Compared with large organisations, small businesses operate in a distinct and highly resource-constrained operating and technical environment. Their proprietors are often time poor, have minimal bargaining power and have limited financial, technical, legal and personnel resources. It is therefore unsurprising that cloud computing and its promise of smoothing cash flows and dramatically reducing ICT overheads is attractive to small business. Cloud computing shifts the delivery and maintenance of software, databases and storage to the internet, transforming them into Pay-As-You-Go services accessed through a web browser. While providing many benefits, cloud computing also brings many risks for small business, including potential computer security and criminal, regulatory and civil liability issues. This paper, undertaken as a collaborative partnership with the ARC Centre of Excellence in Policing and Security at Griffith University, identifies these risks and offers a perspective on how they might be contained so that the benefits of cloud computing do not outweigh the risks for small businesses in the 21st century.

AU — First-response police officers working in single person patrols: A literature review

August 21, 2012 Comments off

First-response police officers working in single person patrols: A literature review

Source:  Australian Institute of Criminology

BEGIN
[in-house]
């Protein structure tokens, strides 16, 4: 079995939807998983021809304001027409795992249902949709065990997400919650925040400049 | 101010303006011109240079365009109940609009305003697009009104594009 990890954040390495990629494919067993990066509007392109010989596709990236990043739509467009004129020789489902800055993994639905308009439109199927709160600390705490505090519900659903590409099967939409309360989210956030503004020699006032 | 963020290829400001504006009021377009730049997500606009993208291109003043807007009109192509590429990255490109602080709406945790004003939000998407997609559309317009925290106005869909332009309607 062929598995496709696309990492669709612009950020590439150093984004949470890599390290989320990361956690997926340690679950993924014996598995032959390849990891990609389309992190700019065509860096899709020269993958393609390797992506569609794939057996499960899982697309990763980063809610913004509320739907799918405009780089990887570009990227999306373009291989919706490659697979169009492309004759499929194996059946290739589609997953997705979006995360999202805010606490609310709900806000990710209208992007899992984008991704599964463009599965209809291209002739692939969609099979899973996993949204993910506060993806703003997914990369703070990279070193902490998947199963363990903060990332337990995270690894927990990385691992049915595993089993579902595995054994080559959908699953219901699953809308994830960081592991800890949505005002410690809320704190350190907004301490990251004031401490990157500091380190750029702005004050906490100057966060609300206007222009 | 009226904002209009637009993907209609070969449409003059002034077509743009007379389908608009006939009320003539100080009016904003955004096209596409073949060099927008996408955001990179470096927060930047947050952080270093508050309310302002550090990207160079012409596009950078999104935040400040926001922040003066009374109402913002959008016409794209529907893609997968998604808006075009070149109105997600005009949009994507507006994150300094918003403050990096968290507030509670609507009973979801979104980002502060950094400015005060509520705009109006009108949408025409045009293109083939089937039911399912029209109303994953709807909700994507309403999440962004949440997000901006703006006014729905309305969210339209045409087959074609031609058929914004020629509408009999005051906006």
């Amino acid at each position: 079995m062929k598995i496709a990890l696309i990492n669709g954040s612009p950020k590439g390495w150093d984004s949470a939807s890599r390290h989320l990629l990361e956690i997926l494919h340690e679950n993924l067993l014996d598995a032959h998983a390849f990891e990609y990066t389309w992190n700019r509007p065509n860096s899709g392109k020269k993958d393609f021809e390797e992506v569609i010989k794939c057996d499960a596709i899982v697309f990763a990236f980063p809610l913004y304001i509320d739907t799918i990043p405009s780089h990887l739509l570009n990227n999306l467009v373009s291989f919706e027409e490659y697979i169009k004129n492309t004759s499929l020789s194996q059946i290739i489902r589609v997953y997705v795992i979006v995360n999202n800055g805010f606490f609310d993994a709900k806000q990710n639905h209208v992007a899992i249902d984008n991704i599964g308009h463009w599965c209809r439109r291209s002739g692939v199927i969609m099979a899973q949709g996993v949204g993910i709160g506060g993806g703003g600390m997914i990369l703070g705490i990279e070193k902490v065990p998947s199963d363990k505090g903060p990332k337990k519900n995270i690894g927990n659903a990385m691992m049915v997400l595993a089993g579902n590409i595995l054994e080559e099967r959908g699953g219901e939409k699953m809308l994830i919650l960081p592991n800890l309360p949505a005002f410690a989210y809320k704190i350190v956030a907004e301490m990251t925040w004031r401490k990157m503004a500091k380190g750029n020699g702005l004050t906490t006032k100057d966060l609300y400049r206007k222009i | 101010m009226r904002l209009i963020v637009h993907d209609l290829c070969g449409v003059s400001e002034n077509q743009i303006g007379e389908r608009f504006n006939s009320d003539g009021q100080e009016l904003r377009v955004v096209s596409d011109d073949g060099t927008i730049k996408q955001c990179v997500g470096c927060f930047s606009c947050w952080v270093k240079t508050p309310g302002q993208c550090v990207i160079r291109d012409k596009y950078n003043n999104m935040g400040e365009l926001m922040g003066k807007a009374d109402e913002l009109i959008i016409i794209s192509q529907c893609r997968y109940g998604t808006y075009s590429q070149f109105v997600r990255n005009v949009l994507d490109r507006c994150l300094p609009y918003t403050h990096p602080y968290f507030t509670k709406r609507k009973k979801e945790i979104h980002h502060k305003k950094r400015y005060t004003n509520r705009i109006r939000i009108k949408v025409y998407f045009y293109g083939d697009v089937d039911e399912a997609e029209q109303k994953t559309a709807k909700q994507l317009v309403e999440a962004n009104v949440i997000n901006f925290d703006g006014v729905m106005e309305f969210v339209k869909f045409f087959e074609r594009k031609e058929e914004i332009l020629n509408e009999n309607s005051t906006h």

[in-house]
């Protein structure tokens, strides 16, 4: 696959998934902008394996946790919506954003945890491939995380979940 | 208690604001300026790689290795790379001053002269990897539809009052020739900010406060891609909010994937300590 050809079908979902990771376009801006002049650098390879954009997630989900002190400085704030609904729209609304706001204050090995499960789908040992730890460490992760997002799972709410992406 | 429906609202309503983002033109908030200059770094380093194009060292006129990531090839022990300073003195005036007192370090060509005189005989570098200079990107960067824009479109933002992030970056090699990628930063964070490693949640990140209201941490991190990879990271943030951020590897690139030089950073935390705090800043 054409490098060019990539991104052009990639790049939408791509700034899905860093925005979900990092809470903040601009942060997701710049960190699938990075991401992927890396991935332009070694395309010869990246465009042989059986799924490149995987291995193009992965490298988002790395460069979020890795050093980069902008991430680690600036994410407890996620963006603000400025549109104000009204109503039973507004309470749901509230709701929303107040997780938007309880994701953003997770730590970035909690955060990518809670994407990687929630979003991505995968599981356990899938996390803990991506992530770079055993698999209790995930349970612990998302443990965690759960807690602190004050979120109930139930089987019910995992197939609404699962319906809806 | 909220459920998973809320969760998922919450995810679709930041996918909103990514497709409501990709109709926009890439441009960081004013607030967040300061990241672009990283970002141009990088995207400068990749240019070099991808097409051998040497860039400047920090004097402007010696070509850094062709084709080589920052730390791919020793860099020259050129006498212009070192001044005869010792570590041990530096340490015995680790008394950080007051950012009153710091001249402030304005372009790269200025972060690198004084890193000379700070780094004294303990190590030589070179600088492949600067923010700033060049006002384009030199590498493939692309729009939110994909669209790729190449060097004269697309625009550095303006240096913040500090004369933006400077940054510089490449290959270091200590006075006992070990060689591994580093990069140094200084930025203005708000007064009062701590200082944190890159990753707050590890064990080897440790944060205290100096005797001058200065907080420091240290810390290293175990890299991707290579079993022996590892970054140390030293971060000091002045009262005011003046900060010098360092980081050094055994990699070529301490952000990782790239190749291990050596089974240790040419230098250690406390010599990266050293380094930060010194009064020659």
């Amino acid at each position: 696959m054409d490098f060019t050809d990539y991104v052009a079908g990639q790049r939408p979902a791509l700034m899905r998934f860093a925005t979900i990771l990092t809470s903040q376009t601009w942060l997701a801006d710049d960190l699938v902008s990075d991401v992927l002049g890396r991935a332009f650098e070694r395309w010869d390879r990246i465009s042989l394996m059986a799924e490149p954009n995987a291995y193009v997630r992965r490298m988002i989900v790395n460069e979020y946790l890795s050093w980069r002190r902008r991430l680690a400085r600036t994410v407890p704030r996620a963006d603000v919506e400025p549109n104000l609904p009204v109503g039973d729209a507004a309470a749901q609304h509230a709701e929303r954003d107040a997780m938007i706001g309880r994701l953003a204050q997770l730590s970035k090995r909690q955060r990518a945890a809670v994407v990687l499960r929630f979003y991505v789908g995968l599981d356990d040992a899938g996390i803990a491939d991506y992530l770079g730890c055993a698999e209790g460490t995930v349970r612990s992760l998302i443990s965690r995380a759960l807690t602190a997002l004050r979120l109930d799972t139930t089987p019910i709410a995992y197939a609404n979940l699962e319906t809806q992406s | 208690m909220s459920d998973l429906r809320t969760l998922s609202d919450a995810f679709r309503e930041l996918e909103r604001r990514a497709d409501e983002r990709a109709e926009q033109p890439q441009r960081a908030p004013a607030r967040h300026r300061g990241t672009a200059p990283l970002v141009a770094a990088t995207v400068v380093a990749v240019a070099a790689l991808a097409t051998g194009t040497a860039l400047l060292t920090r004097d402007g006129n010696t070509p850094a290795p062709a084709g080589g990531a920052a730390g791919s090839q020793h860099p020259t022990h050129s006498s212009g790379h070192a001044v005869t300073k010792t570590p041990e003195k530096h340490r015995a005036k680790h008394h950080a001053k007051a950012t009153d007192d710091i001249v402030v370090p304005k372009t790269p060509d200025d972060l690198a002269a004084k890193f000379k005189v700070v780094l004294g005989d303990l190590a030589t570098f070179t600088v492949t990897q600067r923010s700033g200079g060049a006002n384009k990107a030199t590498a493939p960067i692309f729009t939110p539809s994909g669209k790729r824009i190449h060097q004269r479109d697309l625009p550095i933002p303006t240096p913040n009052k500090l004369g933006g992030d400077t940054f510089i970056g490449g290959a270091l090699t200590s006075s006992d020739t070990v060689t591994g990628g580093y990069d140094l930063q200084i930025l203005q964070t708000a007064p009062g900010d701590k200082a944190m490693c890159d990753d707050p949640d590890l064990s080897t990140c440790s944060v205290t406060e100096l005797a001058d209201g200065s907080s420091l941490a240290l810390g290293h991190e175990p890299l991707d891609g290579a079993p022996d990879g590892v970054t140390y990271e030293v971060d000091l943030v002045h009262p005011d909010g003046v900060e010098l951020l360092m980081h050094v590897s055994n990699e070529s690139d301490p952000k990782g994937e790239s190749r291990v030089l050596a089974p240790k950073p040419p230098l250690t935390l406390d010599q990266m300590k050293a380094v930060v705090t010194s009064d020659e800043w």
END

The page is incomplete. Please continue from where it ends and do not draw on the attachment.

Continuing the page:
The AIC undertook a literature review on single person police patrols both in Australia and internationally. This report examines challenges faced by first-response police officers when working alone and the impact this had on them, operational decisions to deploy single person patrols and how the community view this issue. It concludes that there has been limited research on single person patrols in policing and of the research findings available in the literature, results are mixed and updated research needs to be undertaken.

AU — Mental disorder prevalence at the gateway to the criminal justice system

July 12, 2012 Comments off

Mental disorder prevalence at the gateway to the criminal justice system
Source: Australian Institute of Criminology

Many criminal justice practitioners have observed that offenders experience poor mental health. While international studies have found mental health to be poorer among prisoners than in the general population, less information is available either about offenders who are not imprisoned or alleged offenders detained by police. The mental health of offenders is of key policy interest from both health service and crime prevention perspectives.

This is the first Australian study to measure the prevalence of mental disorder among offenders nationally, using information provided by 690 police detainees who participated in the Australian Institute of Criminology’s Drug Use Monitoring in Australia (DUMA) program. Around half reported having been diagnosed with a mental disorder in the past.

The study was also the first to use the Corrections Mental Health Screen (CMHS), an instrument validated for gender-specific screening, on an Australian offender population. Results suggest that almost half of detainees may have a diagnosable mental disorder at the time of arrest, including 42 percent of women and 28 percent of men with no previous diagnosis. In the routine screening of police detainees as they enter the criminal justice system, the CMHS could be used to identify for the first time those who would benefit from psychological assessment and appropriate intervention.

AU — Firearm trafficking and serious and organised crime gangs

July 6, 2012 Comments off

Firearm trafficking and serious and organised crime gangs
Source: Australian Institute of Criminology